For more information about project information memoranda visit the Ministry of Business, Innovation and Employment website. (link to external website, new window).
Applying for a project information memorandum (PIM)
PIM applications follow a similar process to a building consent application. Once you have the necessary information you can apply in person or online.
Application packs are available on the Building forms and guidance page in the related information area.
Recognised authors are:
- chartered Professional Engineers (CPEng) on the Engineer NZ register; or
- approved and included on the Southern Building Control Group (SBCG) Producer Statement register.
Peer review and a producer statement (PS2) will be required for structural design where:
- an author of a PS1 is not CPEng or on the Southern Building Control Group Producer Statement authors’ register
- structures containing fabricated steel trusses span further than 20 metres. It is noted that lower pitches present greater risk as drainage falls may become insufficient due to roof deflections. The peer review would be limited to the trusses, supports, foundations and connections. Note weld testing may be required to AS/NZS 1554, as referenced in NZS 3404 clause 22.214.171.124 (B1/VM1)
- cold formed portal frames, other than by proprietary manufacturers (such as Totalspan buildings), span further than 10 metres. It is noted that lower pitches present greater risk as drainage falls may become insufficient due to roof deflections
- new buildings of importance level 3 or above as defined by Clause A3 of the NZ Building Code. There will be exceptions, such as a 250 person primary school building consisting of simple single level spaces
- new buildings, apart from detached dwellings, having more than three levels above ground
- any significant structural alterations are made to buildings of importance level 4 or 5, as defined by Clause A3 of the NZ Building Code
- structural designs involving alternative solutions, other than tested proprietary systems or products such as the Gib EzyBrace system
- projects involving significant structural work and an estimated build value exceeding $5 million.
- the spans above refer to the horizontal distance between supporting elements
- a request for peer review is at the discretion of the BCA and is not solely limited to the situations above
- guidance on who can undertake a peer review is provided in section 2.3 of IPENZ Practice Note 2. Ideally the peer reviewer should be independent of the design or assessing engineer and their organisation and have no financial or other interest in the outcome of the peer review. See Practice Note 2 for further information.
- chartered Professional Engineers (CPEng) on the Engineer NZ register
- approved and on the Southern Building Control Group (SBCG) Producer Statement register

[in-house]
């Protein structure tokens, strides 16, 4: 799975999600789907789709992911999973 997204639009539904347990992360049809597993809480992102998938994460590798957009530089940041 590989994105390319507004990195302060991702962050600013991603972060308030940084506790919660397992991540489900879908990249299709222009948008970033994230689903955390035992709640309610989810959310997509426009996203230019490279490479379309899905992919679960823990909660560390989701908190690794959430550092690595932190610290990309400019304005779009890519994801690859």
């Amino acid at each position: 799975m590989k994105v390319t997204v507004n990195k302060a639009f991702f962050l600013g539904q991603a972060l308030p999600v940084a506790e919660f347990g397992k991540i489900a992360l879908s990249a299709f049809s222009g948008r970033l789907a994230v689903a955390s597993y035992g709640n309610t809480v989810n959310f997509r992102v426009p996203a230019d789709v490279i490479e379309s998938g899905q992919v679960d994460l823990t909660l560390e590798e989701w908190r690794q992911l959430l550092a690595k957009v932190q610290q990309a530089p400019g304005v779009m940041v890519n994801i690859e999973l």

- approved and on an accredited Building Consent Authority Producer Statement register
- New Zealand Registered Electricians
- South Island IQP (Independent Qualified Person)
- ERMA (Environmental Risk Management Authority)
- HASNO (Hazardous Substances and New Organism) Register of Test Certifiers.
Restricted Building Work (RBW) and Licensed Building Practitioners (LBP)
Restricted Building Work - Owner-builder exemptions
Complaints against Licensed Building Practitioners (LBP)
Certificate for Public Use (CPU)
Alterations to existing buildings and changing the use of a building
Extensions to the specified intended life of a building
Subdivision of an existing building
- means of escape from fire
- access and facilities for people with disabilities (if this is a requirement for the building)
- protection of other property.
- Building Consent Charges Guide (PDF File, 32.7 KB | New window)
- Certificate for Public Use Application (PDF File, 335.9 KB | New window)
- Dunedin City Council Fire Design Policy (PDF File, 191.8 KB | New window)
- Restricted Building Work Guidance (PDF File, 29.3 KB | New window)
- Speeding up the planning check on your building consent application (PDF File, 765.9 KB | New window)
- Building forms and guidance (Link | New window)
- Building services general charges (Link | New window)
- Land Information Memorandum (LIM) Online Application Form (Link | New window)
- Online LBP Updates form (Link | New window)
- Subscribe to Building Services e-newsletters (Link | New window)
- Water supply information (Link | New window)
- Building CodeHub (Link to external website | New window)
- Complaints about a Licensed Building Practitioner (Link to external website | New window)
- IPEng Charted Professional Engineers Register (Link to external website | New window)
- MBIE Building Performance - Managing Buildings (Link to external website | New window)
- Section 116A of the Building Act 2004 (Link to external website | New window)
- Southern Building Control Group Producer Statement (Link to external website | New window)
- Standards New Zealand (Link to external website | New window)